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  • Author or Editor: Dianne Norden x
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To determine characteristics of working dogs used during the disaster response after the bombing in Oklahoma City and risk factors for injuries and illnesses of those dogs, and to document recommendations for future disaster responses.



Study Population

Information for 74 working dogs used at the bombing site.


Dog handlers were identified and asked to complete a questionnaire. Questions were asked about the training and use of each dog, use of paw protection, injuries and illnesses incurred, possible effects after completion of duty at Oklahoma City, and handler's experience.


Data were obtained for all 74 dogs used at the site. Handlers of 69 of 74 (93%) dogs responded. The dogs had been extensively trained and were used 491 dog-days at the site, with 46 dogs used in search, 14 in patrol, 12 in explosive-detection duty, and 2 in search/patrol. Fifteen (22%) dogs became ill. Nineteen (28%) dogs incurred 20 injuries. Footpad injuries constituted 18 of the injuries. Only 16 of 69 (23%) dogs were provided with paw protection. Dogs were more likely to be injured when they were used in a search capacity, were used during the first 2 days after the bombing, were German Shepherd Dogs, or were older.

Clinical Implications

Although working in a highrisk environment, injuries to dogs were few, and most were minor. Specific recommendations could facilitate use of dogs in disaster situations and improve safety for those dogs. (J Am Vet Med Assoc 1998;212: 1202–1207)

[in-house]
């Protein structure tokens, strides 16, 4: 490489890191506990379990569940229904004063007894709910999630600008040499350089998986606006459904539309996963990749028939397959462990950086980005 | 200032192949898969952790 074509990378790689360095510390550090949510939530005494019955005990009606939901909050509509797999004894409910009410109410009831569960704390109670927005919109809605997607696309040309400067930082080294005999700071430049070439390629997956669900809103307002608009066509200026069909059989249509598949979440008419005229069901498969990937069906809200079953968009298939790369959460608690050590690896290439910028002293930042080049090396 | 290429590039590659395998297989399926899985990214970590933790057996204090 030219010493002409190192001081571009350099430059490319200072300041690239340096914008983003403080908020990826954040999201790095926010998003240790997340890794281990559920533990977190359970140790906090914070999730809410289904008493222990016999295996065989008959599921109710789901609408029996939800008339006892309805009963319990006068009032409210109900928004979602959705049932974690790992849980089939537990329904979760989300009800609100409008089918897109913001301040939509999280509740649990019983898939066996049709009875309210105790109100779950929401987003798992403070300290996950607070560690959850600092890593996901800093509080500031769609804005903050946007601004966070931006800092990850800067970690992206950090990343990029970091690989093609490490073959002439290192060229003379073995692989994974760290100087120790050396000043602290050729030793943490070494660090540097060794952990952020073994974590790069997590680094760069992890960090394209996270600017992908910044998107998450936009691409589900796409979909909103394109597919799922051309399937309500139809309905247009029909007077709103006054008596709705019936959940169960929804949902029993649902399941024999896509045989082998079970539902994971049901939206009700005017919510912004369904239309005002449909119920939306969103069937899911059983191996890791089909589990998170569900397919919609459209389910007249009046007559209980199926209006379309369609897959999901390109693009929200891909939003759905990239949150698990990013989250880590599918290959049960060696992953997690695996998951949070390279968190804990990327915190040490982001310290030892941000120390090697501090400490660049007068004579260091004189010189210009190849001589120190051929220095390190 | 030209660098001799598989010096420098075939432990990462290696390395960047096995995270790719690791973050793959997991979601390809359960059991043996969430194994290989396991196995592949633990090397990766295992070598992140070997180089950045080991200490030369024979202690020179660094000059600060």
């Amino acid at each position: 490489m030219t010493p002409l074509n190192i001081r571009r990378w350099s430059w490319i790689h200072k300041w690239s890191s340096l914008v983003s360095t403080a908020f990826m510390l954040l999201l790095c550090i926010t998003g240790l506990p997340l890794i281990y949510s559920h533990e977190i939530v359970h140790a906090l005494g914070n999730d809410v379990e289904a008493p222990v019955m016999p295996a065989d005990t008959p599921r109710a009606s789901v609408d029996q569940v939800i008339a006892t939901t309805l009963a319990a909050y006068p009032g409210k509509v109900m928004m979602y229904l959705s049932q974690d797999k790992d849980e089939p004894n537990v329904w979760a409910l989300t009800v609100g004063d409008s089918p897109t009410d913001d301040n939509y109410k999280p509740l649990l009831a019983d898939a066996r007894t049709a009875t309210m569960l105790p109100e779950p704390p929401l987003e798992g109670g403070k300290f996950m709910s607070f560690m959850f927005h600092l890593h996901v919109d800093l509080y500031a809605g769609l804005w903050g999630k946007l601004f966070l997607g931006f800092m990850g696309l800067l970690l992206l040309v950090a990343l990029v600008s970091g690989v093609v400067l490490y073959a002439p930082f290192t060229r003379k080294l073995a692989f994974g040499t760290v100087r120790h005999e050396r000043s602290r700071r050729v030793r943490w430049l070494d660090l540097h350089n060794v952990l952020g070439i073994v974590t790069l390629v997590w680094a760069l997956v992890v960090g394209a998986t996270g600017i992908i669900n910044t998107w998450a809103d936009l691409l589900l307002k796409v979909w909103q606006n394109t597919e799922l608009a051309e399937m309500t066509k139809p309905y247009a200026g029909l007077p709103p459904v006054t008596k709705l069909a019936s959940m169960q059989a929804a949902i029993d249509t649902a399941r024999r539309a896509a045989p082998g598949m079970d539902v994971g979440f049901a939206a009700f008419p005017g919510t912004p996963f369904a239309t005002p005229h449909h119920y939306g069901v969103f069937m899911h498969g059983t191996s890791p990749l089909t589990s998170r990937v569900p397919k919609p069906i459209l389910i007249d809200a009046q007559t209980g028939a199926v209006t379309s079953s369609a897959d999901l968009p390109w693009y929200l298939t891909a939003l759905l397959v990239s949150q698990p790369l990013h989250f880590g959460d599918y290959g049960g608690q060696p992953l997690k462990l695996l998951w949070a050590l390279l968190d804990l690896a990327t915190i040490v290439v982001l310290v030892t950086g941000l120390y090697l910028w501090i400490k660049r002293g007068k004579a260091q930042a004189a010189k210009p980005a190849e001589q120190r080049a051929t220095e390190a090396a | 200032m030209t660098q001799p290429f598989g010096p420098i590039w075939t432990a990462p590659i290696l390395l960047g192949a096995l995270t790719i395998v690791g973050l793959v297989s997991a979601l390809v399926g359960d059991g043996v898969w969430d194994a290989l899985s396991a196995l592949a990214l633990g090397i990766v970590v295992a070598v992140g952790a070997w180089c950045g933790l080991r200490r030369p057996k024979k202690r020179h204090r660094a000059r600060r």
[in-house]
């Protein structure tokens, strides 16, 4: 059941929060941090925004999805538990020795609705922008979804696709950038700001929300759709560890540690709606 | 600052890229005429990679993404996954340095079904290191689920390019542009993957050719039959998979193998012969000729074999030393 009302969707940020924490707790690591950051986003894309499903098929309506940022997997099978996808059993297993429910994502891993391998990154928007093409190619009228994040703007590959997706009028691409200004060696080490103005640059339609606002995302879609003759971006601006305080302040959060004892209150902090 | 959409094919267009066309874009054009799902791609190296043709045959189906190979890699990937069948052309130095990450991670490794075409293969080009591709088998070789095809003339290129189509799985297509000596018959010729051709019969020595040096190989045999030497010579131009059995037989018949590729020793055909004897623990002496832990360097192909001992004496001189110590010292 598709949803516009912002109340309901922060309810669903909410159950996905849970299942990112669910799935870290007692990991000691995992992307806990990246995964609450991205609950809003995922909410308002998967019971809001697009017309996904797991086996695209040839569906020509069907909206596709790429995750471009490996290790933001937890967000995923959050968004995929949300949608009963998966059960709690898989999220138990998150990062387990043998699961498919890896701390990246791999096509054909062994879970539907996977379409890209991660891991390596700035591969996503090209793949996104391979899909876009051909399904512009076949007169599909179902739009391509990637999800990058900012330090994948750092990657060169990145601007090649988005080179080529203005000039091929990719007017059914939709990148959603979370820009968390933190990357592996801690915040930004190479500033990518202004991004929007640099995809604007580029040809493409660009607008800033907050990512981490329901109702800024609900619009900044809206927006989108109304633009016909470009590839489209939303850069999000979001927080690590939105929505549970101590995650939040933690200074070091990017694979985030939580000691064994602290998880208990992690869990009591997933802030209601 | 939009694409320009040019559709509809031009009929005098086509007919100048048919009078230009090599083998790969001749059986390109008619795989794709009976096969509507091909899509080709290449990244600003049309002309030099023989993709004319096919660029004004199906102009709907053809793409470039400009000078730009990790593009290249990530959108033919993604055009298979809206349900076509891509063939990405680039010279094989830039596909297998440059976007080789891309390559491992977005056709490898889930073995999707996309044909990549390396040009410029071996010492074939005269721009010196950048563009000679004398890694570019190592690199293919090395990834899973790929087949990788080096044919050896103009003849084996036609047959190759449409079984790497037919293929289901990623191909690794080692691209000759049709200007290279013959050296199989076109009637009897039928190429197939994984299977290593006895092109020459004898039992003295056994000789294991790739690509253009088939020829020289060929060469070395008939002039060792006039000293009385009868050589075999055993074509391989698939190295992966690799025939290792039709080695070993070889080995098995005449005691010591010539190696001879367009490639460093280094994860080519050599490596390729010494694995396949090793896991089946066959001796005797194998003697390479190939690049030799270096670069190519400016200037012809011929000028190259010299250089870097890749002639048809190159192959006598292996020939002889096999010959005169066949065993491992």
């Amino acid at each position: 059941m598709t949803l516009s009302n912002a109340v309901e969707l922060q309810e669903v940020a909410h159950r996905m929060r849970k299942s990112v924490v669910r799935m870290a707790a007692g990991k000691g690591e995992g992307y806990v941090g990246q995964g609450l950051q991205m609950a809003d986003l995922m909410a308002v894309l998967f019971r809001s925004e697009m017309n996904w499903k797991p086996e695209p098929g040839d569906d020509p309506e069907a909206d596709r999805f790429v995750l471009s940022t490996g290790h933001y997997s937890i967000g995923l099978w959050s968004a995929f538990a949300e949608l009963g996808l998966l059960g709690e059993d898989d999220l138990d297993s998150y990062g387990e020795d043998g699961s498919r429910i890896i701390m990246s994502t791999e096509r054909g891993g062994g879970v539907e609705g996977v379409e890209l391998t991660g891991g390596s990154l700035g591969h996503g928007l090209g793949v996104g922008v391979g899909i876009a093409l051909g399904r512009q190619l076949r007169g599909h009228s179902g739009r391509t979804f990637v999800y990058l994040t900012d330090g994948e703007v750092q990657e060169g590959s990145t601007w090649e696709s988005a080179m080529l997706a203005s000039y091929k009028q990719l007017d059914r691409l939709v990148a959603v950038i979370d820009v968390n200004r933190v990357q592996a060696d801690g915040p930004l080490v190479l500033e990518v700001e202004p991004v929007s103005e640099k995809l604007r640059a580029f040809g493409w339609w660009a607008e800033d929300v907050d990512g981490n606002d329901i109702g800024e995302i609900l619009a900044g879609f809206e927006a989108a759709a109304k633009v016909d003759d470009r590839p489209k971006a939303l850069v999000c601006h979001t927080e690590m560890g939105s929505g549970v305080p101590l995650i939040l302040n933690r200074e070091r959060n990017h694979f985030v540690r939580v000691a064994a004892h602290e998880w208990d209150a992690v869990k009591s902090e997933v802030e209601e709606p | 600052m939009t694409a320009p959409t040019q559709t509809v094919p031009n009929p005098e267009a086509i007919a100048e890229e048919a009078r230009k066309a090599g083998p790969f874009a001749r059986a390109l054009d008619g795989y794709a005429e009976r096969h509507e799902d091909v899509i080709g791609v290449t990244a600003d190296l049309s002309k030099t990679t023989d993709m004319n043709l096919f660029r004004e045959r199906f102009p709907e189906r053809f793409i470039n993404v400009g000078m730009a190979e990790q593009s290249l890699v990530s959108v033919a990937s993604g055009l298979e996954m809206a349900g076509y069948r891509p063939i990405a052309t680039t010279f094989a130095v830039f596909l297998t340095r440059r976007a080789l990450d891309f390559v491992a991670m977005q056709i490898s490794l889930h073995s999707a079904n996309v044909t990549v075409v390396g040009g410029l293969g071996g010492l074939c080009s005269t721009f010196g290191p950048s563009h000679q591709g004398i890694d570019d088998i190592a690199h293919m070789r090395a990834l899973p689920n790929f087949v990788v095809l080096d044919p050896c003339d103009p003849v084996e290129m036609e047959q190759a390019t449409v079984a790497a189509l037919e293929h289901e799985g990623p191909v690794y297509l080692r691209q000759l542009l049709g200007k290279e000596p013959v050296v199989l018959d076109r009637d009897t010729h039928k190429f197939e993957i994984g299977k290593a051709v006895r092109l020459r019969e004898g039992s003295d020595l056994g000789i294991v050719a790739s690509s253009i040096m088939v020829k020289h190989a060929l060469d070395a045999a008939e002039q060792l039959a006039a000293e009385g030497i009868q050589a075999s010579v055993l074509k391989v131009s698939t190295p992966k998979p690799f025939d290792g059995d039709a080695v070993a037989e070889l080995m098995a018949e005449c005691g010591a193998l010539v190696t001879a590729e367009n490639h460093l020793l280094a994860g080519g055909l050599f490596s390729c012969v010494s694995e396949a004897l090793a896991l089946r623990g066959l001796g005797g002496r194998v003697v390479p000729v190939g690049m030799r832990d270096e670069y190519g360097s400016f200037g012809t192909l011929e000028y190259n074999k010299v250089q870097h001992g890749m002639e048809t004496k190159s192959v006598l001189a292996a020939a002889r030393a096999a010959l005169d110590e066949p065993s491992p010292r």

Free access
in Journal of the American Veterinary Medical Association


Objective—To determine the suitability and estimate the sensitivity of an immunohistochemical (IHC) test for disease-associated prion protein (PrPSc) in biopsy specimens of rectoanal mucosa–associated lymphoid tissue (RAMALT) for diagnosis of scrapie in sheep.

Animals—762 sheep at high risk for having scrapie and indemnified by the National Scrapie Eradication Program.

Procedures—The IHC test for PrPSc was applied to 2 RAMALT and 2 third-eyelid biopsy specimens and a postmortem RAMALT specimen from each sheep. Results were compared with those of a reference test in which results for tissues from obex and retropharyngeal lymph nodes, tonsil, or both were considered in parallel.

Results—The reference test identified 139 sheep as having scrapie. Biopsy-related complications occurred in 3 sheep. Sensitivity of the IHC test in RAMALT ranged from 85.3% to 89.4%, depending on the anatomic location from which RAMALT was obtained. Results for the test applied to 1 RAMALT specimen were similar to results interpreted in parallel for 2 third-eyelid specimens (sensitivity, 87.0%). The proportion of inconclusive test results attributable to insufficient lymphoid follicles in biopsy specimens was lower when considering results for 2 RAMALT specimens in parallel (10.1%) than when considering results for 2 third-eyelid specimens in parallel (23.7%). Specimens of RAMALT that were inappropriately collected from an area caudal to the rectoanal interface yielded a high proportion of inconclusive results (33.3% to 50.0%).

Conclusions and Clinical Relevance—The IHC test for PrPSc in RAMALT was an effective means of detecting subclinical scrapie in live, high-risk sheep.

Full access
in American Journal of Veterinary Research